Journal cover Journal topic
Atmospheric Chemistry and Physics An interactive open-access journal of the European Geosciences Union
Atmos. Chem. Phys., 16, 1491-1509, 2016
https://doi.org/10.5194/acp-16-1491-2016
© Author(s) 2016. This work is distributed under
the Creative Commons Attribution 3.0 License.
Research article
10 Feb 2016
Effects of mineral dust on global atmospheric nitrate concentrations
V. A. Karydis1, A. P. Tsimpidi1, A. Pozzer1, M. Astitha2, and J. Lelieveld1,3 1Max Planck Institute for Chemistry, 55128 Mainz, Germany
2Department of Civil and Environmental Engineering, University of Connecticut, Storrs, CT, USA
3Energy, Environment and Water Research Center, The Cyprus Institute, 1645 Nicosia, Cyprus
Abstract. This study assesses the chemical composition and global aerosol load of the major inorganic aerosol components, focusing on mineral dust and aerosol nitrate. The mineral dust aerosol components (i.e., Ca2+, Mg2+, K+, Na+) and their emissions are included in the ECHAM5/MESSy Atmospheric Chemistry model (EMAC). Gas/aerosol partitioning is simulated using the ISORROPIA-II thermodynamic equilibrium model that considers K+, Ca2+, Mg2+, NH4+, Na+, SO42−, NO3, Cl, and H2O aerosol components. Emissions of mineral dust are calculated online by taking into account the soil particle size distribution and chemical composition of different deserts worldwide. Presence of metallic ions can substantially affect the nitrate partitioning into the aerosol phase due to thermodynamic interactions. The model simulates highest fine aerosol nitrate concentration over urban and industrialized areas (1–3 µg m−3), while coarse aerosol nitrate is highest close to deserts (1–4 µg m−3). The influence of mineral dust on nitrate formation extends across southern Europe, western USA, and northeastern China. The tropospheric burden of aerosol nitrate increases by 44 % when considering interactions of nitrate with mineral dust. The calculated global average nitrate aerosol concentration near the surface increases by 36 %, while the coarse- and fine-mode concentrations of nitrate increase by 53 and 21 %, respectively. Other inorganic aerosol components are affected by reactive dust components as well (e.g., the tropospheric burden of chloride increases by 9 %, ammonium decreases by 41 %, and sulfate increases by 7 %). Sensitivity tests show that nitrate aerosol is most sensitive to the chemical composition of the emitted mineral dust, followed by the soil size distribution of dust particles, the magnitude of the mineral dust emissions, and the aerosol state assumption.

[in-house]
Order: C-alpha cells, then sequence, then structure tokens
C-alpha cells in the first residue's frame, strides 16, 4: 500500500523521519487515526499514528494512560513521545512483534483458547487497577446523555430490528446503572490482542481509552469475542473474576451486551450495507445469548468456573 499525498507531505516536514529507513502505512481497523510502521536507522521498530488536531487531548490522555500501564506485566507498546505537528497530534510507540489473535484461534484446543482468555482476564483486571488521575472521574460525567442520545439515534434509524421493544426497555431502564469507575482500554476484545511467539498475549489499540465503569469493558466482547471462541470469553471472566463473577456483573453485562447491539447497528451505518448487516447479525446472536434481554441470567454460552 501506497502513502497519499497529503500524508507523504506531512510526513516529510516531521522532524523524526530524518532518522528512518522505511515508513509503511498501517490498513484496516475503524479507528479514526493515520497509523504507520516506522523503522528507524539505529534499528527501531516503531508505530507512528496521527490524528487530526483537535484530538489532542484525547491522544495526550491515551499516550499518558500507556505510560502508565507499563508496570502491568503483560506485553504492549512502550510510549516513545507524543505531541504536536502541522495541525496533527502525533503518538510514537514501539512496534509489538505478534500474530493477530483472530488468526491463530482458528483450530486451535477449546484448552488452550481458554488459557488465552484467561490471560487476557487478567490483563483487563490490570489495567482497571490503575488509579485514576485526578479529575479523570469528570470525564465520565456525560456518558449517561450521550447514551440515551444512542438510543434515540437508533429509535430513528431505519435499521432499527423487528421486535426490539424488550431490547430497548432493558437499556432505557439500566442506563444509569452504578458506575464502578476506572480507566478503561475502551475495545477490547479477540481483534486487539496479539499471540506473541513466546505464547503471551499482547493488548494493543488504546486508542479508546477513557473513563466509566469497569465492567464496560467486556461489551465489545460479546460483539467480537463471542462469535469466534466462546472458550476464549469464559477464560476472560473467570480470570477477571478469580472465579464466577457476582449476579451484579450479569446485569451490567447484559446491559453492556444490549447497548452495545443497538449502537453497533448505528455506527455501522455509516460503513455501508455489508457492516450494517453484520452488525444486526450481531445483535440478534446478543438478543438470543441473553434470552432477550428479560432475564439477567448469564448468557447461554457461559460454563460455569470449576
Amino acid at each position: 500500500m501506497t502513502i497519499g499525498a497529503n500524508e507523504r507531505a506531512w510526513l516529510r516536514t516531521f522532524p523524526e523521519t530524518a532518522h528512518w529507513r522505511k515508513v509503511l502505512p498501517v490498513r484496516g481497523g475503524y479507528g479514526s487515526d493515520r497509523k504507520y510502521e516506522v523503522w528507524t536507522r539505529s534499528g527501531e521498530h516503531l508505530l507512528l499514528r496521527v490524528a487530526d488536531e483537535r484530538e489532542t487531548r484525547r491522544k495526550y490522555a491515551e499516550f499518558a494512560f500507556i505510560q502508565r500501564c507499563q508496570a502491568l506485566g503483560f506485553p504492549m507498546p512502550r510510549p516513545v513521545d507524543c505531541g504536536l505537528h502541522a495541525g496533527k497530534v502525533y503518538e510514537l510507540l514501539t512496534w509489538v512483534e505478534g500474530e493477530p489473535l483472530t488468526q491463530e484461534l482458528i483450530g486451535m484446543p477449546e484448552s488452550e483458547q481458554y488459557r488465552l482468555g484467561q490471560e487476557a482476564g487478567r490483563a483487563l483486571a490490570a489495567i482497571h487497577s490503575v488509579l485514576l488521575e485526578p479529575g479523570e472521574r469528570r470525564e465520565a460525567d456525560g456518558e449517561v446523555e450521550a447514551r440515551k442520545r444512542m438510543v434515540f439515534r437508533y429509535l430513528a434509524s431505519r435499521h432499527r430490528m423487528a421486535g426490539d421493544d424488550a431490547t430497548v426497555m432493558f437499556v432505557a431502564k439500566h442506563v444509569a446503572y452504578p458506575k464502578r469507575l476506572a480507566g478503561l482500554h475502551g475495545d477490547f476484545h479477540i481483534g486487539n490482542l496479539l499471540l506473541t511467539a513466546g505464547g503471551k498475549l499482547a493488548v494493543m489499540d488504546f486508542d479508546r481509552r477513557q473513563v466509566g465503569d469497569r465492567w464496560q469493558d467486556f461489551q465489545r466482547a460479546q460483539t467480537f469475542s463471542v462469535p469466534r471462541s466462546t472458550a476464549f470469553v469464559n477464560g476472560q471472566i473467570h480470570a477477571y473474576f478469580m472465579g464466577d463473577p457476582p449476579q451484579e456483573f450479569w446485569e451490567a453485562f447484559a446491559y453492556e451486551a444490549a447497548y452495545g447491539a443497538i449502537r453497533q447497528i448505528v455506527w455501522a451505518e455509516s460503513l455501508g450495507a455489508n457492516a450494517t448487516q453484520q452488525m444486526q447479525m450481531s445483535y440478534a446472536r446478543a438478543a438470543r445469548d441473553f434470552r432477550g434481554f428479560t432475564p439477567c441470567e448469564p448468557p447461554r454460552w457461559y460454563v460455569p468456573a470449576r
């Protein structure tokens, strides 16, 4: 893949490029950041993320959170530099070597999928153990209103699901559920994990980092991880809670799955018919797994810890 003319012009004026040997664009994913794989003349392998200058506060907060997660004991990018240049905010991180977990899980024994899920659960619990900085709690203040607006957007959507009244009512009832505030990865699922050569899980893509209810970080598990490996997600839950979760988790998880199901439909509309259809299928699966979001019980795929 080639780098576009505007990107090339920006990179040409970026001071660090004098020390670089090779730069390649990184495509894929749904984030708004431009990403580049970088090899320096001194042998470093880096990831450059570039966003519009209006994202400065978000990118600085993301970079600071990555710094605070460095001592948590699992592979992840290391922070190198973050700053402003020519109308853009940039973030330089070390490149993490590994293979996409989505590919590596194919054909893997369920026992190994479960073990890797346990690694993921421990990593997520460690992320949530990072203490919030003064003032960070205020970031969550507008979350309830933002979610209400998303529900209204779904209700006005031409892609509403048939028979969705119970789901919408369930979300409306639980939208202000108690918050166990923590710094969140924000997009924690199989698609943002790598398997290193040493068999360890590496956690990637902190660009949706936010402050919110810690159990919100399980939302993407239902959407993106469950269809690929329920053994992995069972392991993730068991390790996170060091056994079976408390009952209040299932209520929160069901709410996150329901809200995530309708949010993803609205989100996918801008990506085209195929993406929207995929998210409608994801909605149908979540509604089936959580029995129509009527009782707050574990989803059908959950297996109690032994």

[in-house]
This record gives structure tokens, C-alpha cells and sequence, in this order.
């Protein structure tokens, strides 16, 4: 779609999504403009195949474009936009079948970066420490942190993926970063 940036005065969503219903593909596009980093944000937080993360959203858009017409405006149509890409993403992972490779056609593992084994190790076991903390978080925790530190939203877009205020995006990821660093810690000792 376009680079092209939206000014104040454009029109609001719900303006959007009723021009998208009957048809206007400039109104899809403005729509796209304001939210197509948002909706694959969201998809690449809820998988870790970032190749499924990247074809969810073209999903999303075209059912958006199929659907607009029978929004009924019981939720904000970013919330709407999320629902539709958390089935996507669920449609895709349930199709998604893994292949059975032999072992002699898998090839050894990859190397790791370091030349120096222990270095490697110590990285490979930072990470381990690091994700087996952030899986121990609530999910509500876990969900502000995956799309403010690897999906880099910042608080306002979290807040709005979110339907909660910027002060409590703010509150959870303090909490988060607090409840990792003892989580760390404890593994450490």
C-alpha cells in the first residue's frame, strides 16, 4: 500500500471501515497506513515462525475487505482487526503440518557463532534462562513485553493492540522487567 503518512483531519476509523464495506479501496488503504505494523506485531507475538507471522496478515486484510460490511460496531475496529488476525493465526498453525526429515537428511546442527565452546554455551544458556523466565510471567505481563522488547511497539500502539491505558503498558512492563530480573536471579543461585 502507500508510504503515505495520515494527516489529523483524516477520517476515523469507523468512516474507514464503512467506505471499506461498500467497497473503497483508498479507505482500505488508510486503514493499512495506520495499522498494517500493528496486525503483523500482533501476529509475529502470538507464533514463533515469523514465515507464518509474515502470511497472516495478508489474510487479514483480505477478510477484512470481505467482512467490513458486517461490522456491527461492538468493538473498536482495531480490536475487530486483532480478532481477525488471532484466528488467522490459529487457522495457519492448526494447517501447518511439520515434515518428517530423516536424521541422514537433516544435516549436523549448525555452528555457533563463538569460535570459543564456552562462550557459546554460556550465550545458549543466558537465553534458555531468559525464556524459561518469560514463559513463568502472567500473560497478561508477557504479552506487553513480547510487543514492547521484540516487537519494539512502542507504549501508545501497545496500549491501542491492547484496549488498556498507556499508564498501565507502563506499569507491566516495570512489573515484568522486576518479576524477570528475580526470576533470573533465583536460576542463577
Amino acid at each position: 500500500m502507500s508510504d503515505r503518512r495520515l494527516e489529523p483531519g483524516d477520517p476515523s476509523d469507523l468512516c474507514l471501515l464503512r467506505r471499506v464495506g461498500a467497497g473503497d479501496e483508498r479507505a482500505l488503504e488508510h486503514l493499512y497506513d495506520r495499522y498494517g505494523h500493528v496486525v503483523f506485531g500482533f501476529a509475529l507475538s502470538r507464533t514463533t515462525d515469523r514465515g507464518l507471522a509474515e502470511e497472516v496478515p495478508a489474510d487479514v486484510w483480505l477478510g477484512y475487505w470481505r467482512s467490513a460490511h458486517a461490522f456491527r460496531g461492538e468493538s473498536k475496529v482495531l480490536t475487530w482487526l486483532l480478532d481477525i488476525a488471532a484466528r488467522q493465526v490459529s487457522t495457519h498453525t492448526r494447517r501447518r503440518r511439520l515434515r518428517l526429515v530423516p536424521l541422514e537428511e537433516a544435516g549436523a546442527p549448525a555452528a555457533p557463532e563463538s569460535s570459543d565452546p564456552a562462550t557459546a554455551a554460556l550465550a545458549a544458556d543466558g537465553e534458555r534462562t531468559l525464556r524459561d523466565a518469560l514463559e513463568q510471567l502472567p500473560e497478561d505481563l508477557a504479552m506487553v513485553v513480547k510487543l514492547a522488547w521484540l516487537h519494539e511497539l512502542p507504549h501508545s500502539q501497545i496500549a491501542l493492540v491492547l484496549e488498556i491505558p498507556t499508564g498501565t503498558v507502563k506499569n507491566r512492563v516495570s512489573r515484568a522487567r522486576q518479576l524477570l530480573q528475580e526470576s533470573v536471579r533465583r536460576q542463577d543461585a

Citation: Karydis, V. A., Tsimpidi, A. P., Pozzer, A., Astitha, M., and Lelieveld, J.: Effects of mineral dust on global atmospheric nitrate concentrations, Atmos. Chem. Phys., 16, 1491-1509, https://doi.org/10.5194/acp-16-1491-2016, 2016.
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Short summary
We provide an assessment of the chemical composition and global aerosol load of aerosol nitrate and determine the effect of mineral dust on its formation due to thermodynamical interactions. For this purpose we used an explicit geographical representation of the emitted soil particle size distribution and chemical composition. We conclude mineral dust aerosol chemistry is important for nitrate aerosol formation and significantly affects its global distribution, especially in the coarse mode.
We provide an assessment of the chemical composition and global aerosol load of aerosol nitrate...
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